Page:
In his official report to the British Admirality following his landing at Holyhead, Master Huhtala gave his side of the events. He had observed that ‘Officer seen was young, one gold ring – brass buttons. […] Crew generally were unshaven, and dirty looking’. He also stated that ‘Commander of submarine spoke very bad [E]nglish, but two of the crew spoke Swedish perfectly. Commander asked: What ship? Replied Finnish. Don’t you know you are not allowed to sail round here and to England during War time?’ On asking for directions to the next harbour, Huhtala was told to head east.

Following the U 91’s retreat from the scene, Glasenapp noted in his private diary that the WALPAS, now a gigantic torch of burning pitch, remained visible against the horizon for hours until she sank at about 11 p.m. following one last flash of fire.

The WALPAS was built at Rauma, today south-western Finland, in 1901. In 1918, the ship was still registered at Rauma, but her owner was Augustus Westberg of Luvia, and her Master was Frans Emil Huhtala. According to Lloyd’s Register of Shipping, the WALPAS was registered as a Russian vessel. This was due to Finland’s annexation under Tsar Alexander I in 1809 and conversion to a Grand Duchy of Imperial Russia. However, in the aftermath of the October Revolution in Russia in 1917, which ousted the Russian monarchy and established the Soviet government, the Bolsheviks issued their Declaration of the Rights of the Peoples of Russia. As a result, the non-Socialist members of the local Finish parliament pushed for independence, which Soviet Russia recognised in January 1918. However, due to internal political divisions, Finland was embroiled in a bitter civil war between the anti-Socialist White Guards and the Red Guards. It is during this time of internal political conflict, that the WALPAS went on her final voyage.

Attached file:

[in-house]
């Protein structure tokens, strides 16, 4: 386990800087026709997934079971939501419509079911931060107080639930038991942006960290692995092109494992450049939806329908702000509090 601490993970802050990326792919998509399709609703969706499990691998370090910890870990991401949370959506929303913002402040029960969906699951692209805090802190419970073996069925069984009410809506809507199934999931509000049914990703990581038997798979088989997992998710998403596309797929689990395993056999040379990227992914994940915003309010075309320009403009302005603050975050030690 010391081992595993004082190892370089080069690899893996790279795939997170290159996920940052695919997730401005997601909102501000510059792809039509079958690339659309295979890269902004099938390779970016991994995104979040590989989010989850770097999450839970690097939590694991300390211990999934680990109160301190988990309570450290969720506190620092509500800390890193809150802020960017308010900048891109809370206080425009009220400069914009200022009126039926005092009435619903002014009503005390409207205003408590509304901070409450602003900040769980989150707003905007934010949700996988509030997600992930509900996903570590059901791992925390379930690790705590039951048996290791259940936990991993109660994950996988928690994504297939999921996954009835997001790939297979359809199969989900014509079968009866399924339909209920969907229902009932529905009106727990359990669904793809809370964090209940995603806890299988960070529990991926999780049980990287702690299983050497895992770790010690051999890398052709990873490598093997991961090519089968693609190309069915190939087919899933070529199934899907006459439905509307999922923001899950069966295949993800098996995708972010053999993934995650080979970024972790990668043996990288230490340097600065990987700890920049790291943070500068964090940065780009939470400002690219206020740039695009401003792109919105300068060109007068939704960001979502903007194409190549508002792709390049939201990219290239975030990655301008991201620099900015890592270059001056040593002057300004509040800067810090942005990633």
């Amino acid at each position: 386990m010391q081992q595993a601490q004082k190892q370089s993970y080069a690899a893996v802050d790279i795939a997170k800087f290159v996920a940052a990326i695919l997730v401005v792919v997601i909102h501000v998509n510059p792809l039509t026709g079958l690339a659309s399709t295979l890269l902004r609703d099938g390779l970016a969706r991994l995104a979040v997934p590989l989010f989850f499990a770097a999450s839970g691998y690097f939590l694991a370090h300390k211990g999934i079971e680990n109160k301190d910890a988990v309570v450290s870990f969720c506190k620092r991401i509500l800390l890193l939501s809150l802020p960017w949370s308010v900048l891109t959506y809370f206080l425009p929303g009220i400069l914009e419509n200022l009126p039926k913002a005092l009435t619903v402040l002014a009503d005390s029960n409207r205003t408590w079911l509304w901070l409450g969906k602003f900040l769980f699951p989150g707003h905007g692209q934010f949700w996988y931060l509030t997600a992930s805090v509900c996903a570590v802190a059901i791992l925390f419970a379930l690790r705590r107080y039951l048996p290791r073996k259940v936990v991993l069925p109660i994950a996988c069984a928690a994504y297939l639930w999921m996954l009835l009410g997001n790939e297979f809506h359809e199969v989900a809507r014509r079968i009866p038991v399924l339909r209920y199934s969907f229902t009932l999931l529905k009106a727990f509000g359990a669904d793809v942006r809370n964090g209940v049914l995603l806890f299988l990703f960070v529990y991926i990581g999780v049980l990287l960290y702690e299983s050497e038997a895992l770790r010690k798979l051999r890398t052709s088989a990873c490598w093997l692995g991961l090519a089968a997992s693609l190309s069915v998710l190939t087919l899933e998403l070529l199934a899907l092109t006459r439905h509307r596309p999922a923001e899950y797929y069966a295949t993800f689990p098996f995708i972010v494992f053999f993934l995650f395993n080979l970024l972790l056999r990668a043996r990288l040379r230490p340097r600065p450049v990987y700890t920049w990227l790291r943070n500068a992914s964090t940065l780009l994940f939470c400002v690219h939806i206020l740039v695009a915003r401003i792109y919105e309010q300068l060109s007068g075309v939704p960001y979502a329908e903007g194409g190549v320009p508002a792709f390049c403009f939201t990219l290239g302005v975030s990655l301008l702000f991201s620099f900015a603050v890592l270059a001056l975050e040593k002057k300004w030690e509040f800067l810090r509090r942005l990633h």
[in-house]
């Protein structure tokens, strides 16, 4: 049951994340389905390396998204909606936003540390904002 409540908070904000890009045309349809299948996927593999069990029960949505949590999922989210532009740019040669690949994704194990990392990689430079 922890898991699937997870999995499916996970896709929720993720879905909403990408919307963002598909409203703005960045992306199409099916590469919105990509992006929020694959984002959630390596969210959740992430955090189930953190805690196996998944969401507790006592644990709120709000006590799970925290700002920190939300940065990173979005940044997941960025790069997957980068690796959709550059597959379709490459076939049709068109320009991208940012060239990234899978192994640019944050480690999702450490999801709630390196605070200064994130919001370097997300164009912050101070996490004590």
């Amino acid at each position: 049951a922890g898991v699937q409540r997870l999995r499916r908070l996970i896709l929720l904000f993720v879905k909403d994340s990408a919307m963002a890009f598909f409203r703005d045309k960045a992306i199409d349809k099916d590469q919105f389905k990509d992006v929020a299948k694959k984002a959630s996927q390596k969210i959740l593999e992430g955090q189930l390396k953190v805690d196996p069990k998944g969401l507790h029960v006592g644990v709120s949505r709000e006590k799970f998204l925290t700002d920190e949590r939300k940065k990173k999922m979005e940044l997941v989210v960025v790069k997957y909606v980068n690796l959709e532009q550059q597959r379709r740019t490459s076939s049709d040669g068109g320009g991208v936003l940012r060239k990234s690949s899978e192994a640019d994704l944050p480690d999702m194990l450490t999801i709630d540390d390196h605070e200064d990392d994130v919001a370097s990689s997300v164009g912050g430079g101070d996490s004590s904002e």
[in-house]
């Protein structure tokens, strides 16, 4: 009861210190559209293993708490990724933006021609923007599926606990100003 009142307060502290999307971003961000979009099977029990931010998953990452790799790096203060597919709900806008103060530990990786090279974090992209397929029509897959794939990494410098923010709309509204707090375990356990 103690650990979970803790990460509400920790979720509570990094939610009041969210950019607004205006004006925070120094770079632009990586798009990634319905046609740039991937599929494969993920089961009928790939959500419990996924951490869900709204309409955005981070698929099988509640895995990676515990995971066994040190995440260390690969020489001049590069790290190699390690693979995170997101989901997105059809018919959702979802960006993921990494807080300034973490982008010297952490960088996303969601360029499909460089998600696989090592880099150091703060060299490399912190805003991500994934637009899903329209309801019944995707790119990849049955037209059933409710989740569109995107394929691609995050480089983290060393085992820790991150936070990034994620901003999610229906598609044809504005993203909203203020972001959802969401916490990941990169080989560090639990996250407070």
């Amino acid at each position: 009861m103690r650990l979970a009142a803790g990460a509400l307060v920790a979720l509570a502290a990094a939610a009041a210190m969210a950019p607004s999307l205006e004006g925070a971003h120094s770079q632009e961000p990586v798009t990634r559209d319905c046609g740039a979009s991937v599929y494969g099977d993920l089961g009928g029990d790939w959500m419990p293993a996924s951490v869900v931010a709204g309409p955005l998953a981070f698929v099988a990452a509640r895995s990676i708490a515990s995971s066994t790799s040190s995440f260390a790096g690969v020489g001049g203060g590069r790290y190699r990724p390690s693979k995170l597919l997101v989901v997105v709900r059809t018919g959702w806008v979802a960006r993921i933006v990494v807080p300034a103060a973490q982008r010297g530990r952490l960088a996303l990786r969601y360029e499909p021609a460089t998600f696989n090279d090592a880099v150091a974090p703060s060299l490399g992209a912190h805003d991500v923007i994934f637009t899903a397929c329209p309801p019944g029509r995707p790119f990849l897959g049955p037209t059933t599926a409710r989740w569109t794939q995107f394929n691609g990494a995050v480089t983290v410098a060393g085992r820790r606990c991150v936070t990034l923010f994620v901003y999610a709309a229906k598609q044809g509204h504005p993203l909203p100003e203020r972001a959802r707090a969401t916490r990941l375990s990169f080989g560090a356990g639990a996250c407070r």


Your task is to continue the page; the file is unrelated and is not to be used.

American Bureau of Shipping. 1918. 1918 Record of American and Foreign Shipping. New York: American Bureau of Shipping “American Lloyds”.

Bundesarchiv, Militärarchiv, Freiburg. Unterseeboote der Kaiserlichen Marine. BArch RM 97/1032. U 91. Kriegstagebuch. 10 Apr. 1918–6 May 1918. 

Bundesarchiv, Militärarchiv, Freiburg. Unterseeboote der Kaiserlichen Marine. BArch RM 97/1032. ‘Abschrift aus dem Privatkriegstagebuch “U 91” (Kapitänleutnant v. Glasenapp).’

Lloyd’s Register. 1915. Lloyd’s Register of Shipping 1915-16. Vol. 1 London: Wyman and Sons.

The National Archives, Kew. ADM–Records of the Admiralty, Naval Forces, Royal Marines, Coastguard, and related bodies. ADM 137/4015. Enemy submarines: particulars of attacks on merchant vessels in home waters. 16–30 Apr. 1918. ‘Form S. A. Revised. Sailing Vessel “Walpas”. (Barquentine).)’, n.p.